December 9 2013 Latest news:
Tuesday, January 22, 2013
Five South London MPs have penned a letter setting out why they oppose controversial proposals to close Lewisham’s A&E and maternity services.
The recommendation was made by special administrator Matthew Kershaw as part of a solution to fix healthcare services in south east London after the area’s NHS trust racked up debts of £150million. He has proposed the trust, which is separate from Lewisham, is dissolved and restructured.
Labour MPs Harriet Harman, for Camberwell and Peckham, Kate Hoey, for Vauxhall, Streatham’s Chukka Ummuna and Tessa Jowell, who represents Dulwich and West Norwood have joined Bermondsey and Old Southwark’s Lib Dem MP Simon Hughes to oppose the closure.
The politicians, who met with Health Secretary Jeremy Hunt last week, believe downsizing Lewisham would have a “major impact” on services at Kings College Hospital in Camberwell.
If the closure goes ahead, they say NHS figures show 54 per cent of patients who would otherwise have used Lewisham A&E will instead travel to Kings. The statistics also show that there will be 3,235 more births at King’s if Lewisham’s maternity services are axed.
“As it is, there is a small but concerning increase in waiting times at King’s A&E,” they wrote in the letter, addressed to Mr Hunt.
“If Lewisham A&E closes it is inconceivable that King’s would be able to maintain what is a much improved service for our constituents.”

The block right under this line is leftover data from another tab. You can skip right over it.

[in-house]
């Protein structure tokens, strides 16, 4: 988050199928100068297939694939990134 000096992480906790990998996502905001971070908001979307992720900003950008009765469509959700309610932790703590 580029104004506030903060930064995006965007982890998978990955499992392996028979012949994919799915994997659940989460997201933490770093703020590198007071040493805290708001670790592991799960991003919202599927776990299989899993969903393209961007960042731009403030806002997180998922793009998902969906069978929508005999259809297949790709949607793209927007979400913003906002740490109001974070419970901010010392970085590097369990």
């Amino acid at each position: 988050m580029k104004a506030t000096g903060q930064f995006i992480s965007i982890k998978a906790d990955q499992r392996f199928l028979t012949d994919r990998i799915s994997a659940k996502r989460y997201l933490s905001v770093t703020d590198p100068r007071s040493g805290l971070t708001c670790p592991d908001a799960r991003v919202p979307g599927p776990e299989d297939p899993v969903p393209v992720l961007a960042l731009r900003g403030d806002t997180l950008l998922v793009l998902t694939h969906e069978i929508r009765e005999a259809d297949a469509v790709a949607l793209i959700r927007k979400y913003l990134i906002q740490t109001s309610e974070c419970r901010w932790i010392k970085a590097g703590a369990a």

“That will place a further pressure on inpatient beds at a time when King’s management have raised with us their concerns about capacity at King’s.”
The 2011/12 figures are sourced from Kings College and Lewisham Hospital NHS trusts.
They added: “(Kings) say they are already looking to take on extra capacity at Princess Royal in Bromley to deal with outpatients and non-emergency admissions.
“For our constituents - many of whom do not own a car - the journey from Camberwell to Princess Royal in Bromley would mean a journey of at least a bus and a train lasting more than one hour and costing £5.50.”
The campaign against the proposed closure has stepped up a notch as Mr Hunt prepares to announce his decision early next month. A group of mothers and babies in prams converged on the Department of Health in a ‘flashmob’ style protest today.
A Department of Health spokesman said they will consider a petition accepted today: “We appreciate that the recommendations for the future of South London Healthcare NHS Trust concern many people from the local community.
“There isn’t an easy solution to the problems. The Secretary of State has received the recommendations from the trust special administrator which he will carefully consider.”
Thousands are expected at demonstration in Lewisham on Saturday, regardless of the weather.